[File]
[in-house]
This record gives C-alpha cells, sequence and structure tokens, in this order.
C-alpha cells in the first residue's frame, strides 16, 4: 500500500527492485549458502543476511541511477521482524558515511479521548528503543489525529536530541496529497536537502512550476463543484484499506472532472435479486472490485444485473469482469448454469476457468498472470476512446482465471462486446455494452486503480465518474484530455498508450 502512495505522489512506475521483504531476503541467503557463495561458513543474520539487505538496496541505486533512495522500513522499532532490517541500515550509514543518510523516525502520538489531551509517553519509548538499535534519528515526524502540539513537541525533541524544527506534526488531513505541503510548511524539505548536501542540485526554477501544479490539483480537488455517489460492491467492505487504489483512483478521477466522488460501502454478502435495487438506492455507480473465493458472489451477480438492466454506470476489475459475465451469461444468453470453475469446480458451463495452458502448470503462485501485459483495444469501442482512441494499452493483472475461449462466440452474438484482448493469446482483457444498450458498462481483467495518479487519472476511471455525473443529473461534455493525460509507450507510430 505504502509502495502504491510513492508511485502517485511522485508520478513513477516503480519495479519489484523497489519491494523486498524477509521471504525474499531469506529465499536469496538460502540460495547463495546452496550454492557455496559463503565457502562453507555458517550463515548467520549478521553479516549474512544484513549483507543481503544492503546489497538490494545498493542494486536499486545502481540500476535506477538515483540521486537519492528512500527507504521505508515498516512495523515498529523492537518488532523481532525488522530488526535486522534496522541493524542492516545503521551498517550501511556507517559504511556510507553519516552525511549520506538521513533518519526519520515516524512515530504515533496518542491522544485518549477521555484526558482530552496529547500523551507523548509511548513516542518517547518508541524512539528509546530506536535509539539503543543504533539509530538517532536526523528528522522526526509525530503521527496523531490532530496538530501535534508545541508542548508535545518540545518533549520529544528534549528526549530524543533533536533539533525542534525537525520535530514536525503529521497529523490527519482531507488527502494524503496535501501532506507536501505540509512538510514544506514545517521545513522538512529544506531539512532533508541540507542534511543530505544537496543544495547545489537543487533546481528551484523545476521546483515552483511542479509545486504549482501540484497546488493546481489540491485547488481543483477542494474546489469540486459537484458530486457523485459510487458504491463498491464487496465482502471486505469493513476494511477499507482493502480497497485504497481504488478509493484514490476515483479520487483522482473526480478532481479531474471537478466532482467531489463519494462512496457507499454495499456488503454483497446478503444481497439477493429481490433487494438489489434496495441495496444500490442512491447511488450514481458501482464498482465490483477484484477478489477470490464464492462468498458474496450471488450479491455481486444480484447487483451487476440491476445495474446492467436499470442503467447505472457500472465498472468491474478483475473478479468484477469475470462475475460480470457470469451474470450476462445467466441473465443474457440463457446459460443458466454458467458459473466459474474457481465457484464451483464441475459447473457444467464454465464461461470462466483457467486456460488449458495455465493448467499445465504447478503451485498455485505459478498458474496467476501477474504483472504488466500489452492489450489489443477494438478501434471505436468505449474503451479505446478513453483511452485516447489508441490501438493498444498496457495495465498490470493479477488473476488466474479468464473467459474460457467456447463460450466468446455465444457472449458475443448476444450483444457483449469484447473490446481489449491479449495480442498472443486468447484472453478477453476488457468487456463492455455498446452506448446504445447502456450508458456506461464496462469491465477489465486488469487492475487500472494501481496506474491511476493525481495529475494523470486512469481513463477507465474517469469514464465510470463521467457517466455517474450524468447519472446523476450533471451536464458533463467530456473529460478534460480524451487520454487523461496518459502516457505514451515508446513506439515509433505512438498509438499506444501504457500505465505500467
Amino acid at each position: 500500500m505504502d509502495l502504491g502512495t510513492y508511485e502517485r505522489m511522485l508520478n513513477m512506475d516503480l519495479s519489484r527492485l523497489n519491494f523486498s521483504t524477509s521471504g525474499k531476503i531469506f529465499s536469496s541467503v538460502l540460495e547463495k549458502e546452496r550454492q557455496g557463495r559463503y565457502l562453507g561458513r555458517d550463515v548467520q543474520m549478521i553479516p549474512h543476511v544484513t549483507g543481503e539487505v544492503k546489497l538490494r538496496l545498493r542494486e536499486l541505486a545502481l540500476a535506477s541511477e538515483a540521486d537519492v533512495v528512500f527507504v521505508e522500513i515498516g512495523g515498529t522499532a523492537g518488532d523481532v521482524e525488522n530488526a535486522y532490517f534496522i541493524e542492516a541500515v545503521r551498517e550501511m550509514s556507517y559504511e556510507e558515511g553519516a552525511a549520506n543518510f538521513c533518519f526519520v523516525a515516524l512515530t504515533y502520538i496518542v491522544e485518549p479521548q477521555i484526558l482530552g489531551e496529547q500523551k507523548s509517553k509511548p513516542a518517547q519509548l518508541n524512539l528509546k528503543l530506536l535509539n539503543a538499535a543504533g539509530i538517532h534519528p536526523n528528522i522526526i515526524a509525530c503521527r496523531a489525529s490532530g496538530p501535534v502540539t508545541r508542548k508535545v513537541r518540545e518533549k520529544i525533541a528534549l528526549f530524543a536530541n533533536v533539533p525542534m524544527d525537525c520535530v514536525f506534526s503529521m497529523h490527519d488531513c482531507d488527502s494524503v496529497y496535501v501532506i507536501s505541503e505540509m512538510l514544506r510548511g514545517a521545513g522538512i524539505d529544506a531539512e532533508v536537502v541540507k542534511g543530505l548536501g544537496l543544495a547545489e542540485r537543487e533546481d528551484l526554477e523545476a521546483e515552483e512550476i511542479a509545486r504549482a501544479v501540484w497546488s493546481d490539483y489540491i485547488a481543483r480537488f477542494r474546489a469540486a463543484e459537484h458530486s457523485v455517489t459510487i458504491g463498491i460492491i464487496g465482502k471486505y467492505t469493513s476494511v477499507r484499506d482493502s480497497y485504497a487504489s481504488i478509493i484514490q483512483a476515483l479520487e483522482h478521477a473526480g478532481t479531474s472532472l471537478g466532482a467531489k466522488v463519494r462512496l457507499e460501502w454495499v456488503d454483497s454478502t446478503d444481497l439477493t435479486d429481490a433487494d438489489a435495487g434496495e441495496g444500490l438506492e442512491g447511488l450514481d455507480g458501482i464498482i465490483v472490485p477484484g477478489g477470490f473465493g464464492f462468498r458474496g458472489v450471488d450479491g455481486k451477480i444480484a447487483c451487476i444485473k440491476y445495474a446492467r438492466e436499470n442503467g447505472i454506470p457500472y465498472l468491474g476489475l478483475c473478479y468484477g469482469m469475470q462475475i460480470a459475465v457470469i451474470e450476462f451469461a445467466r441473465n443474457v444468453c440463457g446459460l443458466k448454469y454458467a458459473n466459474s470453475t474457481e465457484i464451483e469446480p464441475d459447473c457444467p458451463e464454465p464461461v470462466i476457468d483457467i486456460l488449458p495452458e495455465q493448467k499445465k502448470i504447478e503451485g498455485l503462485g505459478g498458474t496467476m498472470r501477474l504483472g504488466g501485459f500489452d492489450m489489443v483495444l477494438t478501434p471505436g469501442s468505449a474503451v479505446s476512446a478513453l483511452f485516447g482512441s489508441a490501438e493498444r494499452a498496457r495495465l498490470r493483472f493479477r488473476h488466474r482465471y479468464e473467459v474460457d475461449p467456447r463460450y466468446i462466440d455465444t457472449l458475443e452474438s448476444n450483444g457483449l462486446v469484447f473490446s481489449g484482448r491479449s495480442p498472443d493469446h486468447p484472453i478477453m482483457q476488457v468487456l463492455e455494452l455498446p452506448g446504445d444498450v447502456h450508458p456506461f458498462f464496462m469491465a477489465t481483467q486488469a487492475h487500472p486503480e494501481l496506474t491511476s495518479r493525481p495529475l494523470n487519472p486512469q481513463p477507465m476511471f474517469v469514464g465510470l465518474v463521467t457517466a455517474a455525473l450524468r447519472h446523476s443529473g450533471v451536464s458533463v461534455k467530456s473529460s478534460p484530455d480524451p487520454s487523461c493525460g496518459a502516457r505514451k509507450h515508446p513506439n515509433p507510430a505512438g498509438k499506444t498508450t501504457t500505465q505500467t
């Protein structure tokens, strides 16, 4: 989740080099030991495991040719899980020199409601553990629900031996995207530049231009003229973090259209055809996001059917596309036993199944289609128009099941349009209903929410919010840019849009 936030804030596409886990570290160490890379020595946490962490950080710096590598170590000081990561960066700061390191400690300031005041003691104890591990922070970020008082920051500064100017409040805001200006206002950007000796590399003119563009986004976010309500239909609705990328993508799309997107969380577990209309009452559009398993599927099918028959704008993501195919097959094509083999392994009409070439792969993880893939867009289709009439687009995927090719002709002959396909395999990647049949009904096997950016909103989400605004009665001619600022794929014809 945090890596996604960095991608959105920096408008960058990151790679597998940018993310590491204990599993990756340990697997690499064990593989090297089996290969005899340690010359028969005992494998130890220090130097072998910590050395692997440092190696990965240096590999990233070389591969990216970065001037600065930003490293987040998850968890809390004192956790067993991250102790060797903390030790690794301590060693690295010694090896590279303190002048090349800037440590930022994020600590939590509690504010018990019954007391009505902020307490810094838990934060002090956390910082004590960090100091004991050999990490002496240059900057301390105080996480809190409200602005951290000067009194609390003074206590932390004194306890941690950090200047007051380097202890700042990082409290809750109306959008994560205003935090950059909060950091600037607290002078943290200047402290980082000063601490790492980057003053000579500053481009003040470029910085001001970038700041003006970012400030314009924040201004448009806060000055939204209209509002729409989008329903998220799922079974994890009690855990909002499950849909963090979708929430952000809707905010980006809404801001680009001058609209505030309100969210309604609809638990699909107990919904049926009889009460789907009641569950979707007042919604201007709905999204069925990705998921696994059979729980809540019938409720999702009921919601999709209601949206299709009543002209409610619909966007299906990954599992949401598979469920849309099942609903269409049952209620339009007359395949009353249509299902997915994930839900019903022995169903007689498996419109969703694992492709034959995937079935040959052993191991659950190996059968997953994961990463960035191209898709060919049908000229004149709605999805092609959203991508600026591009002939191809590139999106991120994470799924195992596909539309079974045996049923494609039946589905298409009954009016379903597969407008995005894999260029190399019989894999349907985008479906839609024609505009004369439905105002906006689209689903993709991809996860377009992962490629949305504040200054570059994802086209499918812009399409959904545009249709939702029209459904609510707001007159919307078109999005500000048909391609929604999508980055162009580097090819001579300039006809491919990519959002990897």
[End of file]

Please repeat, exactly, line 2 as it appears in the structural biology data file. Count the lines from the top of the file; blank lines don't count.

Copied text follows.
This record gives C-alpha cells, sequence and structure tokens, in this order.